Article 2499
By Peter Schurke, April 2011

SLI/USLI Ingraham Launch Report 2011 Huntsville, Alabama

Greetings from Huntsville, AL!

Launch week has been a thrilling ride once again! This year, we had the added element of severe weather thrown in to add to the excitement!

Thursday and Friday’s tours of Marshall Space Flight Center were fantastic. We got to see a couple of new things we didn’t see last year as well as some of the same stops from last year–old historical things that were really neat.

Friday’s rocket fair was conducted under the threat of a Tornado watch. Luckily the tornados split and went far around Huntsville, so we never had to abandon the building and head for the shelters. The tornado watch was lifted with about half an hour left in the fair. My students impressed a lot of people with their vehicles and their payloads, and had several NASA folks stop by and spend a good amount of time chatting with them.

The NASA folks were particularly impressed with Team Adams: They had to concede at FRR that their rocket design was so fundamentally flawed that it could not be made to fly correctly, but came down to Huntsville anyway and showed off what they had done and what they had learned. Their poster was a detailed failure analysis of their vehicle and why it was doomed–including a plan for how they planned to fix it and have a flyable vehicle ready to go for FITS. What remains to be seen is if they can pull it off…

Saturday’s weather was 15-30 mph winds from about 10:00 am on. The NASA folks rightly decided to move the launch to the alternate weather day on Sunday. We got the kids all dressed up for the banquet on Saturday night (they clean up real well!) and had a fun time eating dinner under the hanging Saturn V at the Davidson Center.

Sunday morning we had all eighteen teenagers out of bed and on a bus at 5:00 am CDT (that’s 0300 our time)…no mean feat!

Team Olympus diligently ran through their checklist–which helped them catch a major error during flight prep…LOVE them checklists! They had wired their charges backwards–main charges to the drogue side and vice-versa. The Safety Officer caught it when they were trying to put the bay in upside down because the coding on the tape flags attached to the charges said to put the bay in one way and the arrow on the bay said to put it in the other way!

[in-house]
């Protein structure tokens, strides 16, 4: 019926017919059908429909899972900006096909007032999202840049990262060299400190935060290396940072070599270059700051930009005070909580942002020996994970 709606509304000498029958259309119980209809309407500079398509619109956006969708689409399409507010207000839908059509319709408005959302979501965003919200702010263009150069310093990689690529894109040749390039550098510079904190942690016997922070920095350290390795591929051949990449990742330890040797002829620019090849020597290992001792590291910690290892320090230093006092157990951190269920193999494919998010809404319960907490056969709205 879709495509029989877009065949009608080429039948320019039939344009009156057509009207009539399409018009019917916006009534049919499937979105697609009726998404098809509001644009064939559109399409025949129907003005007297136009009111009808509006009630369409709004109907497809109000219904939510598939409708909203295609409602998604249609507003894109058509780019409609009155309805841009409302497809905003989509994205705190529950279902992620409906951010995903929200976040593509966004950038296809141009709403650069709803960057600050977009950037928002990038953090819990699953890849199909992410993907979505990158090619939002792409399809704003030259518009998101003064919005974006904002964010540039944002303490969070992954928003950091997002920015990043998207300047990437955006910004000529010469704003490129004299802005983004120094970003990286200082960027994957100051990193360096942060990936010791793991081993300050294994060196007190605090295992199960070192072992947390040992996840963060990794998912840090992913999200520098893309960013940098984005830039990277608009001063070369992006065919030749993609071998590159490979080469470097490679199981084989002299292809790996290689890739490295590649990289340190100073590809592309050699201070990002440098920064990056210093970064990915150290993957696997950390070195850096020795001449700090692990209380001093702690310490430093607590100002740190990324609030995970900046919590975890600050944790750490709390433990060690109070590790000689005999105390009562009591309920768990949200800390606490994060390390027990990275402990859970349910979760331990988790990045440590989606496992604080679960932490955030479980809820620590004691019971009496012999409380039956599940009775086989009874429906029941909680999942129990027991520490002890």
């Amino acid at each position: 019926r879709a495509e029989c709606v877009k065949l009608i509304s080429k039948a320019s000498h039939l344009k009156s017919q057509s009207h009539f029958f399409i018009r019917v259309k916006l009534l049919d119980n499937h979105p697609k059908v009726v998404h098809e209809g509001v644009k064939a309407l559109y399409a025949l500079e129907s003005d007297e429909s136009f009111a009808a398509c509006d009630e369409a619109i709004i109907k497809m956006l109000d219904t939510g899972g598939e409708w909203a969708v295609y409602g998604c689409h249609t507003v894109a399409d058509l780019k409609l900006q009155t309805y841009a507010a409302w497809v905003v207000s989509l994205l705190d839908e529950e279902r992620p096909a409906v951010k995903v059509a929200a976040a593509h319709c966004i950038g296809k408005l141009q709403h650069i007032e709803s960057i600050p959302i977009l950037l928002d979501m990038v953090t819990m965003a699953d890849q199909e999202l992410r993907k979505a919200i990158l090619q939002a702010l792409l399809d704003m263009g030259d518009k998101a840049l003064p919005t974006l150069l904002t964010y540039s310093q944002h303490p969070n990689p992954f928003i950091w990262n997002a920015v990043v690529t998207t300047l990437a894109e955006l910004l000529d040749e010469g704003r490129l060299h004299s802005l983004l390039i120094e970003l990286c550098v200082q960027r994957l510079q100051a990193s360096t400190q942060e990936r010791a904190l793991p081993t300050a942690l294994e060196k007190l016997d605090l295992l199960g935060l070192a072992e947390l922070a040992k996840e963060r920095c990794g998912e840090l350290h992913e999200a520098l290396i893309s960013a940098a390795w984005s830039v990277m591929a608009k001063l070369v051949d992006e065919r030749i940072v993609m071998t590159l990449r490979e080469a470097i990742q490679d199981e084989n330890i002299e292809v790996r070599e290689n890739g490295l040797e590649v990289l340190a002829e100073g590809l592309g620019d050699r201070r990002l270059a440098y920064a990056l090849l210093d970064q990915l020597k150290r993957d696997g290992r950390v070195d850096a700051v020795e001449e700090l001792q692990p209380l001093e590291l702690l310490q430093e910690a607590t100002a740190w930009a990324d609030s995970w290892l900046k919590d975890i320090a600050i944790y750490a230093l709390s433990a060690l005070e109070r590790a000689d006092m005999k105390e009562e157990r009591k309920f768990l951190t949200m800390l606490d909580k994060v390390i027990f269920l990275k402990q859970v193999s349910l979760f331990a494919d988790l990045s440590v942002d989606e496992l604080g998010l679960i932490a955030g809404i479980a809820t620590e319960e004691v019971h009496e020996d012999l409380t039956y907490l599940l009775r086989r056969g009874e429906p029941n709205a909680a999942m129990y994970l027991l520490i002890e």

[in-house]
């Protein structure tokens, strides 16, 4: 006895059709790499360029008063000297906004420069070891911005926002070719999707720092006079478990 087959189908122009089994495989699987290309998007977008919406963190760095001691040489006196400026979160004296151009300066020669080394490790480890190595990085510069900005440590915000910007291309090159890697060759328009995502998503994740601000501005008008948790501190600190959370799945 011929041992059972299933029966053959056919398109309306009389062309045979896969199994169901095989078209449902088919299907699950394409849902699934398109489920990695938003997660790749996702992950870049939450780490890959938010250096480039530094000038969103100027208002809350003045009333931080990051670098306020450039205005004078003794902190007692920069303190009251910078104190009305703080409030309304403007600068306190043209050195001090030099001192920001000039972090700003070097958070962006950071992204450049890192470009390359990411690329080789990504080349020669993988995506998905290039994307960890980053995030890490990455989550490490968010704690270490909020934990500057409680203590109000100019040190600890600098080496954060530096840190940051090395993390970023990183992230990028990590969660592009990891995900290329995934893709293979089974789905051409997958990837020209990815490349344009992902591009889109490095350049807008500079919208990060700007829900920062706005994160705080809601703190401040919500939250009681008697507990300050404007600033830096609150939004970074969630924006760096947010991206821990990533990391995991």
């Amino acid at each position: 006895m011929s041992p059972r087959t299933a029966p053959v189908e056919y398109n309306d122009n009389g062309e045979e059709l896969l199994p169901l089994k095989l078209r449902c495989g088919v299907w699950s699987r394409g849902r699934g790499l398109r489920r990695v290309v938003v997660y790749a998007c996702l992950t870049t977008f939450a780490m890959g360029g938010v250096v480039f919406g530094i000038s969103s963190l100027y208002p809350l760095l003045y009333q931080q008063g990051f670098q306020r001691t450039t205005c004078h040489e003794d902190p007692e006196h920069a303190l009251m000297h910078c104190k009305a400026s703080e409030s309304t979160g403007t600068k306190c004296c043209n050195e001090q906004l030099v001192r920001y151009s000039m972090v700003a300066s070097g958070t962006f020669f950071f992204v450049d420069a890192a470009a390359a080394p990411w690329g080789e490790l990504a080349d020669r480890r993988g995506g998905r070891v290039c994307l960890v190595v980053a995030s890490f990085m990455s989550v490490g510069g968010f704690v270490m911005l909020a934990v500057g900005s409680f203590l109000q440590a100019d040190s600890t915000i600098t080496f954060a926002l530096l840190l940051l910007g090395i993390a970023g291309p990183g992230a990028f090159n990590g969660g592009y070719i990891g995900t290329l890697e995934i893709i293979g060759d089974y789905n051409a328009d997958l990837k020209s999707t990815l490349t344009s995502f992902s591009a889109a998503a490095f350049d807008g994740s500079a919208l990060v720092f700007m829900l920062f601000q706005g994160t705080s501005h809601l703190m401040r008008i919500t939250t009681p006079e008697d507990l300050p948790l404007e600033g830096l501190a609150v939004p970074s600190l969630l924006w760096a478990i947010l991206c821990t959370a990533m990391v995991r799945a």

They finished getting their vehicle prepped for flight, got themselves through the RSO tent and made it out to the range for the second rack of flights at 9:00 am Local time (7:00 am PDT).

Their flight went almost according to plan. The only deviation was that they dumped their main at apogee. I have theories as to why…but I’m waiting until the kids either figure it out themselves or ask me before I’ll say. It turned out to be the best possible accident, however. Their experiment was collecting data on ambient radiation vs. altitude on their descent. By dumping the main at the top, they came down slower and more consistently, therefore collected a ton more data!

There was almost no wind that early in the morning, so the rocket came down in the geographic center of the field. No harm, no foul on the early main! Went down in the books as a successful flight.

The Northwest Indian College and UW teams were not as lucky. Both suffered major failures. I don’t know the full particulars about what caused either one, and out of respect for them, I will not speculate–rather I will let them post (or not) their own flight reports.

We’re tired and looking forward to making it home for a well earned spring break. Then it’s time to start cracking the whip on the kids to get their individual projects ready for FITS!

BTW, for those interested, one of our parents found the following clips:

Launch video:
UW announcement at 5:50
IHS launch at 19:30 – 23:00

ending and clips:
Science fair
IHS countdown @ 43:36
IHS euphoria @ 44:33

Peter Schurke
Science and Engineering Teacher, Lead Advisor
Ingraham Aerospace Sciences Academy
Ingraham High School
1819 N 135th St.
Seattle, WA 98133